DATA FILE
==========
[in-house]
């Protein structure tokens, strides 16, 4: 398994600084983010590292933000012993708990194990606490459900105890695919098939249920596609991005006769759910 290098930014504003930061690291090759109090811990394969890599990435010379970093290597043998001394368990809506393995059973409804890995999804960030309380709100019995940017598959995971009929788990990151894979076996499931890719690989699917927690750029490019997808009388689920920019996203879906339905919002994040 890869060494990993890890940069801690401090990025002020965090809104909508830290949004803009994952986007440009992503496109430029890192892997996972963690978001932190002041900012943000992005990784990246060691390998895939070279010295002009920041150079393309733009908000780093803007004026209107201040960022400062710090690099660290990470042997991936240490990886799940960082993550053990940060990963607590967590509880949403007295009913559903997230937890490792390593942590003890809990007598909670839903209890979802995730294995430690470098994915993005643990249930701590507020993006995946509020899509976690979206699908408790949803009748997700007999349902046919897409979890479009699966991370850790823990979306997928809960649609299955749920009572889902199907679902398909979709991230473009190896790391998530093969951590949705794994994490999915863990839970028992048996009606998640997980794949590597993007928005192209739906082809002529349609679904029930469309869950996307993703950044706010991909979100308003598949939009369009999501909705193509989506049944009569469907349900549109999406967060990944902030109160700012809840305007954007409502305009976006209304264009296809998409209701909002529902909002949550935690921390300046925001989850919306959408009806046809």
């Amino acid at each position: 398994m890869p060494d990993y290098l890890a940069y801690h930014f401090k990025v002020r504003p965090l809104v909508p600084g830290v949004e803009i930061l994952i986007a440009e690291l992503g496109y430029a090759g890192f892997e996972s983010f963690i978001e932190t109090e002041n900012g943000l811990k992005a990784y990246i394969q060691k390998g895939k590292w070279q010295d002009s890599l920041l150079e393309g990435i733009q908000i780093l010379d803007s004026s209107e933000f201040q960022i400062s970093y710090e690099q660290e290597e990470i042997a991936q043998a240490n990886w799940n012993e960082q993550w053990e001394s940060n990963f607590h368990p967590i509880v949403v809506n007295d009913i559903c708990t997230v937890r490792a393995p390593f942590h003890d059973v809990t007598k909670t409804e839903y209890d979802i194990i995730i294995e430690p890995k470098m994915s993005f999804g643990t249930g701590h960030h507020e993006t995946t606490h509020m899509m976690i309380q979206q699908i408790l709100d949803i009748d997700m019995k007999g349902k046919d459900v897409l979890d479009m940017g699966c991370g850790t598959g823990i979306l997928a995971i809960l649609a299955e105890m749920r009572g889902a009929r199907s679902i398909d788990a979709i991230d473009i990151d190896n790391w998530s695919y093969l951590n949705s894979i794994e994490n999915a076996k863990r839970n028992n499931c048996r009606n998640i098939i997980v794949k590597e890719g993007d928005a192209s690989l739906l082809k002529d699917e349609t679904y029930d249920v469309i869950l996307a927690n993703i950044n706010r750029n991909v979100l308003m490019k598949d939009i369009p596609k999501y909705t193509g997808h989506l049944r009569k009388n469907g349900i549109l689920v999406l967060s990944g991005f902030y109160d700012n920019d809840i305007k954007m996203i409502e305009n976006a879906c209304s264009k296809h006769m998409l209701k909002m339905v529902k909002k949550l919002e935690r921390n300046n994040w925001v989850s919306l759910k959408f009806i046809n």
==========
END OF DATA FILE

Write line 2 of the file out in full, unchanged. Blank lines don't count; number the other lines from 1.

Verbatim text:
């Protein structure tokens, strides 16, 4: 398994600084983010590292933000012993708990194990606490459900105890695919098939249920596609991005006769759910 290098930014504003930061690291090759109090811990394969890599990435010379970093290597043998001394368990809506393995059973409804890995999804960030309380709100019995940017598959995971009929788990990151894979076996499931890719690989699917927690750029490019997808009388689920920019996203879906339905919002994040 890869060494990993890890940069801690401090990025002020965090809104909508830290949004803009994952986007440009992503496109430029890192892997996972963690978001932190002041900012943000992005990784990246060691390998895939070279010295002009920041150079393309733009908000780093803007004026209107201040960022400062710090690099660290990470042997991936240490990886799940960082993550053990940060990963607590967590509880949403007295009913559903997230937890490792390593942590003890809990007598909670839903209890979802995730294995430690470098994915993005643990249930701590507020993006995946509020899509976690979206699908408790949803009748997700007999349902046919897409979890479009699966991370850790823990979306997928809960649609299955749920009572889902199907679902398909979709991230473009190896790391998530093969951590949705794994994490999915863990839970028992048996009606998640997980794949590597993007928005192209739906082809002529349609679904029930469309869950996307993703950044706010991909979100308003598949939009369009999501909705193509989506049944009569469907349900549109999406967060990944902030109160700012809840305007954007409502305009976006209304264009296809998409209701909002529902909002949550935690921390300046925001989850919306959408009806046809």